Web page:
Food Safety starts with Smart Restaurant Kitchen Design
Designing restaurant kitchens can be very complicated. There are many factors to be considered when planning where to put equipment and what materials to use. Local authorities may require detailed documents showing the site plan, floor plan, equipment layout and plumbing/mechanical/finish schedules even before any construction begins. These plans should be developed with food safety in mind. The information in this post can be used as a general guide to help new restaurateurs understand environmental health and local authority requirements when designing their kitchens.
A site plan should show the facility and surrounding areas such as parking, drains, incoming services and bin areas. Some operators may want the option to hose down their bin areas to keep them clean, but this can’t be done if there is no adequate drainage. Consideration should be given to access for food deliveries and any nuisance caused by smells from kitchen ventilation and noise from fridge room equipment.
This is the most important part of the planning process. Where to put equipment sets the flow of all restaurant operations. A good floor plan can increase efficiency for kitchen staff and servers and improve food safety. A bad floor plan can cause confusion and contribute to cross-contamination. The floor plan should show all areas of food service, storage, dishwashing, preparation, staff toilets and janitorial facilities.
Hand wash sinks should be convenient and easily accessible to all areas of the kitchen. To achieve this, multiple sinks may be needed. Employees should have access to hand wash sinks on the cook line, in prep areas and in the wash-up area. At least one mop sink should be available to fill up and dispose of mop water.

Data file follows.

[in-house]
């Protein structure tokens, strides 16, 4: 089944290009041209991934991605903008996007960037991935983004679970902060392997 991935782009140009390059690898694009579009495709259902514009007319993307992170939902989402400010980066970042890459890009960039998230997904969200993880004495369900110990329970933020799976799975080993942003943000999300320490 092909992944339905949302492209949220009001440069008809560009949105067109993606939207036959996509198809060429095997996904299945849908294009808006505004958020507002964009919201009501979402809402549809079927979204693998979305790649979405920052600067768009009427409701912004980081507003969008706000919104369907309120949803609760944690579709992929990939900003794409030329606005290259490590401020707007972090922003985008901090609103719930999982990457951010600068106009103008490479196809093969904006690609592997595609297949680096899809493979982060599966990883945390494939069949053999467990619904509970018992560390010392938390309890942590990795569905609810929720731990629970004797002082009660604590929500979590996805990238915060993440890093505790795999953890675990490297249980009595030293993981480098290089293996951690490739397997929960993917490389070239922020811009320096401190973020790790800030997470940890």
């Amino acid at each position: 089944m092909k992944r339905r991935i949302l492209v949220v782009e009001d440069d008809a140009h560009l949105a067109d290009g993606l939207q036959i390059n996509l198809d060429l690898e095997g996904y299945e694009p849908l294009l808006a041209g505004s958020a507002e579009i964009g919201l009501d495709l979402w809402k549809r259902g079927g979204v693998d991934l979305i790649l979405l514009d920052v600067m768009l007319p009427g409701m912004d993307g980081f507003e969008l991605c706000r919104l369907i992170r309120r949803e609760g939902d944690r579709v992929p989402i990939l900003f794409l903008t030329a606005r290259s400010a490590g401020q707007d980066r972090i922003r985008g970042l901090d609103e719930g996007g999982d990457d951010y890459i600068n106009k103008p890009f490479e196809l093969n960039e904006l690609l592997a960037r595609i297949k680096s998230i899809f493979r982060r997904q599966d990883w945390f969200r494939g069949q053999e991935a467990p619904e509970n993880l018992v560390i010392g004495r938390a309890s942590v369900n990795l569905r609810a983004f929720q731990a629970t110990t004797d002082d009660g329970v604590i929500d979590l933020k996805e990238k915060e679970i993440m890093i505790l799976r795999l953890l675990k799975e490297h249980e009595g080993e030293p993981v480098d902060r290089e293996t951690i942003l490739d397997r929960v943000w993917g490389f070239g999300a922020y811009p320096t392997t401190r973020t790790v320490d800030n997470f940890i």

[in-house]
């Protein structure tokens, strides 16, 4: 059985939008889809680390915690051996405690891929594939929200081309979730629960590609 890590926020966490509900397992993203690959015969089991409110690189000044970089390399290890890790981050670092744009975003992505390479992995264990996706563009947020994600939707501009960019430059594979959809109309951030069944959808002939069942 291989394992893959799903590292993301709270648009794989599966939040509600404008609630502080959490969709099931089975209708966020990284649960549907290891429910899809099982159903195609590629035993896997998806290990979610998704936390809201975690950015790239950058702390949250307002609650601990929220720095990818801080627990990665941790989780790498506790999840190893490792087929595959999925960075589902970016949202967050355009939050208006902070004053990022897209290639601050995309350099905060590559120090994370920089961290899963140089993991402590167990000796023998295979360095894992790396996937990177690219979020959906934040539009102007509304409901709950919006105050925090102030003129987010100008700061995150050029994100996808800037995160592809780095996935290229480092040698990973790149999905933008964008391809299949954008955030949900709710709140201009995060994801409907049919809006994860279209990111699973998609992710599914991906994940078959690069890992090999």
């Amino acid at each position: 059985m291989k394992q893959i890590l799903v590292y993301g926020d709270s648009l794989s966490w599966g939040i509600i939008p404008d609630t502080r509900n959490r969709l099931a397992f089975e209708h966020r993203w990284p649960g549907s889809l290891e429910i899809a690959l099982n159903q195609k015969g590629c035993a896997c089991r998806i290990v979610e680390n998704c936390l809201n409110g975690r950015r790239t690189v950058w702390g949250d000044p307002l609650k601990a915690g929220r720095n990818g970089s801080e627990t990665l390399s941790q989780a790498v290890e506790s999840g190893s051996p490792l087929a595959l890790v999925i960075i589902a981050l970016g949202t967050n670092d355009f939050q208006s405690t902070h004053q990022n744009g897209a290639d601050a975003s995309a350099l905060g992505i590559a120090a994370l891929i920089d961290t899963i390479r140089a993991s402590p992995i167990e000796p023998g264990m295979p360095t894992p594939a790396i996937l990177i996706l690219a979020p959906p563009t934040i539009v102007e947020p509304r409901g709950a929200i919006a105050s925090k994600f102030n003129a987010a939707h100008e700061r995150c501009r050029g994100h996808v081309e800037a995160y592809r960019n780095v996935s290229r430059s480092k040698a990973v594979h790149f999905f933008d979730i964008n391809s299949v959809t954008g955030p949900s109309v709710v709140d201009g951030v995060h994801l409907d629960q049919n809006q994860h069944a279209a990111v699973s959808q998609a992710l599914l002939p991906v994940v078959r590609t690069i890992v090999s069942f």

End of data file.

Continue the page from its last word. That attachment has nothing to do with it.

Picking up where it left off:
Adequate sinks must be available to show that pans and dishes can be washed separately from vegetables. The sinks should be large enough to submerge the largest piece of equipment. Seperate sinks are needed even if a dishwashing machine is installed.
Separate areas for dishwashing and food prep. If the kitchen is large enough, and to prevent cross-contamination, the dishwash area should have a separate entrance for staff to deliver dirty dishes without walking through any prep areas.
Equipment on the cook line should be positioned to execute the menu efficiently as well as prevent raw meats from contacting ready-to-eat foods. This can be tricky, but putting the salad prep area on the opposite end from where raw meat is handled will keep foods from contaminating each other from storage and handling.
All equipment must be of commercial quality and fit for purpose Use a reputable kitchen installer to source the equipment. Stainless steel for all shelves and benches is now standard practice. To facilitate cleaning, all stationary equipment should be sealed to the wall or spaced for cleaning.
A finish schedule should show the materials used for all floors, walls and ceilings. It’s important to understand finishes in the kitchen will be different than in the toilets or restaurant areas. As a general rule, all finishes in food prep areas should be smooth, easily cleanable and impervious. Some local authorities also require that light colors be used so it’s easier to see if areas are clean. Typical kitchen finishes are correctly gloss painted or plastic clad walls, non-slip vinyl flooring coved to the walls, washable ceiling tiles or matt painted finish.
Plan Early to Save Time and Money
As you can see, a lot goes into planning a restaurant kitchen. Often, new operators don’t understand that decisions made in the beginning can greatly impact flow. This can lead to longer wait times, unhappy customers, cross-contamination and increased risk of illness—all of which can have a negative impact on sales. Start planning early with an emphasis on efficiency and food safety. Use a reputable kitchen installer to help with your design and choosing the correct equipment.
Each local authority has different plan review requirements. Submit plans early and don’t start construction until those plans are approved. The environmental health officer will have comments and concerns regarding the plans, and adjustments may need to be made. It could be costly if the work has already started without these changes on the final plans. Please consult your local authority for more information.
Using a reputable kitchen installer such as YCE Catering Equipment in Leeds could save you time and money. Give them a call on 0113 252 6566 or email email@example.com for further information.
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